Reward supplier field 702 lists, for each reward identifier, the party who is supplying the reward. Typically the reward may be supplied by the auctioneer. However, in one embodiment of the present invention, the reward supplier may be a third party, such as a credit card company, who may supply the reward automatically if the bidder agrees to file a credit card application with the company. In such an embodiment, the third party may first check the credit history of the bidder using information supplied by auction server 102 from bidder database 216 before making the offer. Examples of other third parties include (i) a telecommunications company who may offer to supplement the pecuniary value of a bidder's bid if the bidder agrees to switch her long distance telecommunications carrier to the third party or (ii) an insurance company who may offer a reward to a bidder if the bidder agrees to purchase insurance from the company. Rewards supplied by third parties may include a value of currency, a supplement to the bid, a rebate on the product, an amount of frequent flier miles, a second product, a warranty for the product, free shipment of the product if the bid is the greatest bid, and the like. A supplement to the bid is an amount by which a bid is increased. For example, if a bid is for $50.00, and a supplement to that bid is $5.00, then the bid is increased to $55.00 with the supplement. The rewards offered by third parties may further be conditioned upon the bidder submitting the greatest bid.

Reward description field 704 contains a description of the reward to be given to a bidder. The reward may be any product, service or currency amount that the reward supplier sees fit to offer the bidder.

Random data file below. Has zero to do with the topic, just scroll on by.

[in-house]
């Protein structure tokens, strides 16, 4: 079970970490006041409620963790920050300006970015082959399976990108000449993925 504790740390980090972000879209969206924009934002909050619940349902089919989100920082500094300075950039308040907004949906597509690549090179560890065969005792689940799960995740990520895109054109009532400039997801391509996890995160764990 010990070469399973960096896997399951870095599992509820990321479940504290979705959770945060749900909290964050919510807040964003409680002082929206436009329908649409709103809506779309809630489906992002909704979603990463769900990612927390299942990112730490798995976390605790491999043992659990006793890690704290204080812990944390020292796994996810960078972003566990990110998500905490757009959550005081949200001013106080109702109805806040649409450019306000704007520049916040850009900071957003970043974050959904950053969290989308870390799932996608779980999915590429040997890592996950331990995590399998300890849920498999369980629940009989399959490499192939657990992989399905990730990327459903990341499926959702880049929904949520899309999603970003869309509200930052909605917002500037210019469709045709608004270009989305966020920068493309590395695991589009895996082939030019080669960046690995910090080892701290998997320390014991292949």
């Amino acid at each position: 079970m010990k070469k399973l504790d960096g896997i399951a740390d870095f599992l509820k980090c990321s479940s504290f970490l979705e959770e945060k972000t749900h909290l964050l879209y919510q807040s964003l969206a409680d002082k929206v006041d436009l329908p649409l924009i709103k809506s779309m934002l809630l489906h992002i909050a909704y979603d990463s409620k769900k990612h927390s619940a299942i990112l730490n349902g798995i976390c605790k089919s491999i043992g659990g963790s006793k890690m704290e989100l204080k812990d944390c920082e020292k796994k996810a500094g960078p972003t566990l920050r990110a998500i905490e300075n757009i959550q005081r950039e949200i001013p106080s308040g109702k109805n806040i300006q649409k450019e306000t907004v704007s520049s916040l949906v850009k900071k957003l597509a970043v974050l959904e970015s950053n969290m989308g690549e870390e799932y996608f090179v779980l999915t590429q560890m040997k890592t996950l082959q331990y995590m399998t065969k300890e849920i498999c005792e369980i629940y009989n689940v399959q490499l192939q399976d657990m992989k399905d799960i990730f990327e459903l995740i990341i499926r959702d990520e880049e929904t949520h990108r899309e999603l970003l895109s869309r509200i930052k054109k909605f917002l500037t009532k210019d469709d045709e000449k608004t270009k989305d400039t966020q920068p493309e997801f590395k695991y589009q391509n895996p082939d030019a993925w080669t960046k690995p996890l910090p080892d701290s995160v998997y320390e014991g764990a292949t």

Reward rules field 706 contains a description of the one or more rules that must be met before a bidder may automatically receive the reward. These rules are preferably established by the auctioneer, but may be established by the reward supplier or the owner of the auctioned product if different than the auctioneer. Once the rules have been met, the bidder will receive notification that he has earned the reward.

In addition, reward rules field 706 may further contain one or more rules in which a penalty will be assessed against a bidder. The penalty is provided in order to discourage non-competitive bidding behavior. An example of a rule in which a penalty will be provided is where the bidder submits a bid that is less than the minimum starting bid listed in minimum starting bid field 306 for the auction. Another example is where a bidder submits a bid that is lower than a previously submitted bid. Other examples will be apparent to one of ordinary skill in the art. Examples of penalties include, barring the bidder from submitting bids for a particular auction or for a predetermined amount of time, limiting the number of bids the bidder may submit, or charging the bidder's financial account for a predetermined currency amount.

Turning now to FIG. 8, reward offering process 800 is continuously performed during a given auction session by processor 200 in conjunction with processing instructions stored in program 222 of data storage device 210. Process 800 is further performed for each auction listed in auction ID field 600 that is conducted on auction server 102. Process 800 begins at step 802 where processor 200 is programmed to retrieve the required auction conditions listed in field 602 of database 218 for a current auction. At step 804, processor 200 retrieves the current auction data stored in fields 404 and 406 of current auction database 214. At step 806, processor 200 correlates the retrieved data and compares it to the required auction conditions. If the current auction data satisfies the required auction conditions, process 800 continues to step 808. Otherwise process 800 ends and is reset to step 802.

At step 808, processor 200 retrieves from offer recipient rules field 606 each offer recipient rule stored for the subject auction and for which the required conditions have been satisfied. At step 810, processor 200 determines, based on the retrieved rules, which of the bidders participating in the subject auction are to receive the corresponding offer message stored in offer message field 604. At step 812, the qualified bidders contact information and/or financial account identifier is retrieved by processor 200 from bidder database 216 when this information is necessary to send the offered reward to the bidder. At step 814, the corresponding offer message stored in offer message field 604 is transmitted to the qualified bidders from communication port 208 over network 104 to the qualified bidders terminals 110.